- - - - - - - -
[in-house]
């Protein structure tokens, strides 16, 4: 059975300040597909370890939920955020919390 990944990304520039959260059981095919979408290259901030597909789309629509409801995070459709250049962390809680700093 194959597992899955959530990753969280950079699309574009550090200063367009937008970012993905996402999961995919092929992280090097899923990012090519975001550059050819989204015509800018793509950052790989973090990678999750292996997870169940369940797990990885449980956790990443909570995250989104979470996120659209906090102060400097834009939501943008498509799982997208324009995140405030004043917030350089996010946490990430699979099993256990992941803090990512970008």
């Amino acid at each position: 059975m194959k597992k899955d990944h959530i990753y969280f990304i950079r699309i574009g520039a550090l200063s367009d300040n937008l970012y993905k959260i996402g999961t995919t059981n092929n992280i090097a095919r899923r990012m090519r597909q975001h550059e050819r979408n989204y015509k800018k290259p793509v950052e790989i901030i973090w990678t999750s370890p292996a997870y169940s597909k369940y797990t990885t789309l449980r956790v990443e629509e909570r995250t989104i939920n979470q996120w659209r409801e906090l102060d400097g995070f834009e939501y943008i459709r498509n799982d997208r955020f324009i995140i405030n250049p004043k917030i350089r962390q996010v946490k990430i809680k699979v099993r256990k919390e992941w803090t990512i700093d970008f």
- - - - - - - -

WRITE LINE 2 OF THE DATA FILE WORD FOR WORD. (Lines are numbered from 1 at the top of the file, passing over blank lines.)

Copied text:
């Protein structure tokens, strides 16, 4: 059975300040597909370890939920955020919390 990944990304520039959260059981095919979408290259901030597909789309629509409801995070459709250049962390809680700093 194959597992899955959530990753969280950079699309574009550090200063367009937008970012993905996402999961995919092929992280090097899923990012090519975001550059050819989204015509800018793509950052790989973090990678999750292996997870169940369940797990990885449980956790990443909570995250989104979470996120659209906090102060400097834009939501943008498509799982997208324009995140405030004043917030350089996010946490990430699979099993256990992941803090990512970008």